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formed a congregation, under the name of St. John the Baptist. It was approved by pope Pascal the second. In 1113, Raymond du Puy, the successor of Gerard, divided the order into three classes; to the nobles, he assigned the profession of arms, for the defence of the faith, and the protection of pilgrims; the ecclesiastics, were to exercise the religious functions, for the benefit of the order; the laybrothers were to take care of the pilgrims and sick. These regulations were approved by pope Calixtus the second; and the order then took the name of Knights of the Hospital of St. John of Jerusalem. After the loss of the Holy Land they retired to Cyprus; thence, to Rhodes: in 1522, that island was taken from them, by Solyman the great : Malta was then given them by the emperor Charles the fifth; from that time they have generally been known by the appellation of Knights of Malta.
VIII. 2. The order of the Knights Templars was established nearly about the same time, and for the same purposes as that of the knights of Malta. They took their name from a monastery given them by Baldwin, the second king of Jerusalem, which immediately joined the temple in his palace. They were suppressed by the council of Vienne in 1312.
VIII. 3. The Teutonic Order was founded on the model of that of the Knights Templars. It was confirmed by pope Celestine, in 1191. The knights conquered Prussia in 1230, and fixed the
head seat of their order at Marienburgh. In 1525, the grand master embraced the protestant religion; since which time, the head seat of the order has been at Margentheim, in Franconia.
VIII. 4. The original object of the Order of St. Lazarus, was to take care of persons infected with leprosy; in the course of time it became a military order. The whole body returned with St. Lewis into Europe, in 1254. Afterwards, it was united in France, with the order of our Lady of Mount Carmel, and in Savoy, with the order of St. Maurice. All these orders displayed heroic acts of valour in the enterprises of the crusaders, to recover the Holy Land.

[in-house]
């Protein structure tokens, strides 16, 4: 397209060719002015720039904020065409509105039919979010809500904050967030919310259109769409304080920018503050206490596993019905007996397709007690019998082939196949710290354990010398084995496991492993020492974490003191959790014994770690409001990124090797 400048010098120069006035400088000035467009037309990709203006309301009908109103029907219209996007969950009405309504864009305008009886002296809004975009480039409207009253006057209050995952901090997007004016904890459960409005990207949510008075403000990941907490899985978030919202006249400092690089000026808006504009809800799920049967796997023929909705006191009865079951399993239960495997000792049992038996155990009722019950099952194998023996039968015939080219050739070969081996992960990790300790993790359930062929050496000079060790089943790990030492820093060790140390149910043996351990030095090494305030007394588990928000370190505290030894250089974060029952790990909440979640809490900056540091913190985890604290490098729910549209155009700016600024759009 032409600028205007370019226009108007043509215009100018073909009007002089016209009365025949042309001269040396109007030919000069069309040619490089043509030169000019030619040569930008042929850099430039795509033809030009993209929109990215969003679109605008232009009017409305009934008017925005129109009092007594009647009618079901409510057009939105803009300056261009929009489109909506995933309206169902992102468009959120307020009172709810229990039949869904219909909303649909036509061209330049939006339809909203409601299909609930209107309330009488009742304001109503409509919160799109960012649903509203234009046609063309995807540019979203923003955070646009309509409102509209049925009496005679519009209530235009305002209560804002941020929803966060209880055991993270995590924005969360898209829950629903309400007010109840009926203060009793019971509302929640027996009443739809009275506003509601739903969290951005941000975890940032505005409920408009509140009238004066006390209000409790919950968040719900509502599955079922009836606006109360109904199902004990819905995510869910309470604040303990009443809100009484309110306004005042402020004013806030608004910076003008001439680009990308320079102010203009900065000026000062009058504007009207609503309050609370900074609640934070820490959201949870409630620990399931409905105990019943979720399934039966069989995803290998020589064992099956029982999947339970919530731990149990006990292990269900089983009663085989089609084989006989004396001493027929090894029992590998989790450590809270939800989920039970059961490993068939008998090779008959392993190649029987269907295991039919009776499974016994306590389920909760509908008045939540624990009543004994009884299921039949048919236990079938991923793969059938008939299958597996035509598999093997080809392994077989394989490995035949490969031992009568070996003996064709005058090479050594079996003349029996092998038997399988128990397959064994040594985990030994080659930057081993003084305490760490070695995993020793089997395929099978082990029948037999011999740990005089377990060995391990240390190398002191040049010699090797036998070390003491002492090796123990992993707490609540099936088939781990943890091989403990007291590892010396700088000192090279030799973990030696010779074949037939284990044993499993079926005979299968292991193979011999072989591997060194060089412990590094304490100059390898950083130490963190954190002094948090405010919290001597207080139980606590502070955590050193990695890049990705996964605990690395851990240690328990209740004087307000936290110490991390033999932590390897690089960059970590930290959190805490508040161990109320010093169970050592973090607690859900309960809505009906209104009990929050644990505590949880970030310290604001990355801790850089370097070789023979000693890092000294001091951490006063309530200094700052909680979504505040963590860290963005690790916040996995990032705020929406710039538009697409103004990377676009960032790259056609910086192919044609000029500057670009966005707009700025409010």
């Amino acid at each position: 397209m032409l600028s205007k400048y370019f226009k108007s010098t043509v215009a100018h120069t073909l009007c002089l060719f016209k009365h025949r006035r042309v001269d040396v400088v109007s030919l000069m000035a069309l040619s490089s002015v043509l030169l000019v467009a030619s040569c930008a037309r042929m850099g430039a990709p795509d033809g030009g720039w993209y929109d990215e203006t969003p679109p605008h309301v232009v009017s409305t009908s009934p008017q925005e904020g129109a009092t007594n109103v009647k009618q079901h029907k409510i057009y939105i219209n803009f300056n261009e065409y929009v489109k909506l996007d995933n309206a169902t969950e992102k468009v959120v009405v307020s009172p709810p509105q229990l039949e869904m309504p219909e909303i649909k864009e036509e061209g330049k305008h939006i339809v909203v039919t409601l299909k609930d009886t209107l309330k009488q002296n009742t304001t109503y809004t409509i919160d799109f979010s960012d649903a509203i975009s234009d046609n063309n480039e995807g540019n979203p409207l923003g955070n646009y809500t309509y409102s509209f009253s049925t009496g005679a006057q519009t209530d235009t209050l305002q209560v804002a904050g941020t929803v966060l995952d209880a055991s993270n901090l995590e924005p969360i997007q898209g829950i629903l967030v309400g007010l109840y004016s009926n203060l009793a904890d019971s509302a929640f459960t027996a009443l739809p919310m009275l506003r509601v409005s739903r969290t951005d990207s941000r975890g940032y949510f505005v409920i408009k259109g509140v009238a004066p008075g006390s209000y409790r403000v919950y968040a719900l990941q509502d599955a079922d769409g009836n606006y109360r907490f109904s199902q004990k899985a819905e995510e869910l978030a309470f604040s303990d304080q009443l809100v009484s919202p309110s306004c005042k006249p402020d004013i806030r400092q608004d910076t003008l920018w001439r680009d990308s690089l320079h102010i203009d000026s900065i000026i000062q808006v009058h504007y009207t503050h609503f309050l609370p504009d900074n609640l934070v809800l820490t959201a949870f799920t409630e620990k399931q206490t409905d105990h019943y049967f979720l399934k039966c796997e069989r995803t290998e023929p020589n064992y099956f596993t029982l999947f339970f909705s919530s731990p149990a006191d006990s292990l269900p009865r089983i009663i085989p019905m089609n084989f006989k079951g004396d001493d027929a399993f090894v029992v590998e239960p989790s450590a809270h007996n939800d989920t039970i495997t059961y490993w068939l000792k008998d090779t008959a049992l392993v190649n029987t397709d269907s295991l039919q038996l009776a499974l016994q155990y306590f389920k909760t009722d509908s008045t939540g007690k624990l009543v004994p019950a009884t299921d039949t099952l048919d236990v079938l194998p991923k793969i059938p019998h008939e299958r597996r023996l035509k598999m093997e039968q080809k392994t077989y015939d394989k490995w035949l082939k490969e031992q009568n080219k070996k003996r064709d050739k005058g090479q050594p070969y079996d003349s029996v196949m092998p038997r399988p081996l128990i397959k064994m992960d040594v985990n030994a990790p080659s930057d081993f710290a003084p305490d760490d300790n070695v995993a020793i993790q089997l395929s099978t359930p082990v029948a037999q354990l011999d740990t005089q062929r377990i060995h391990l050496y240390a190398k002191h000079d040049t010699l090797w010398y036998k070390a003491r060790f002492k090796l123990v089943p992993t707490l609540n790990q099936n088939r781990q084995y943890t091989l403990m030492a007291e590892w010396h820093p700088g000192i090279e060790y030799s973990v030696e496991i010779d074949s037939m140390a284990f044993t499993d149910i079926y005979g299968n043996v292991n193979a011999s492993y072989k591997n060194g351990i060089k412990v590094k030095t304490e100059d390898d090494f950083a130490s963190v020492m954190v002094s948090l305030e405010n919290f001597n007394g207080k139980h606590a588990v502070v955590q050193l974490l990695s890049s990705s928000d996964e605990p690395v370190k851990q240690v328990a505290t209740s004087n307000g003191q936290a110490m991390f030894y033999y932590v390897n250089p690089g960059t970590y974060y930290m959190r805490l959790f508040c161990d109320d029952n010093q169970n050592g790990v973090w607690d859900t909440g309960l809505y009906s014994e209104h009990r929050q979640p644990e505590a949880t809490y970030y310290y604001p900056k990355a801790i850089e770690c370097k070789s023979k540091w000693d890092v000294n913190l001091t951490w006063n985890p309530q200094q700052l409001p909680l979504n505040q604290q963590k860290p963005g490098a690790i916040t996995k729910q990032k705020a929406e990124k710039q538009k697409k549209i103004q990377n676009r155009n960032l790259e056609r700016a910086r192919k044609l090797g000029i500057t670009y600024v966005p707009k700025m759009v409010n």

For the history of the military orders of the church of Rome, the reader may consult, Histoire des Ordres Militaires seculiers et reguliers de l'un et de l'autre sexe, tirées des differens auteurs, et principalement de l'Abbé Giustiniani, avec des figures gravées en taille douce, qui representent leurs habillemens. Ams. 1721, 4 vols. in 8vo.
On the Discipline of the CHURCH of ROME, respecting the general PERUSAL of the SCRIPTURES in the vulgar tongue, by the Laity.
THIS essay comprises, with some additions, the
whole of a first, and extracts from a second and third letter, addressed to Thomas Stonor, Esq. and published in the Gentleman's Magazine for the month of December, 1813, and the months of February and September in the following year. Several replies to them appeared in different numbers of the same valuable repository. To those, the writer, being perfectly satisfied with the ground, on which they left the question, made no replication.
As they are now offered to the reader, the substance of these letters may be found to contain
some account :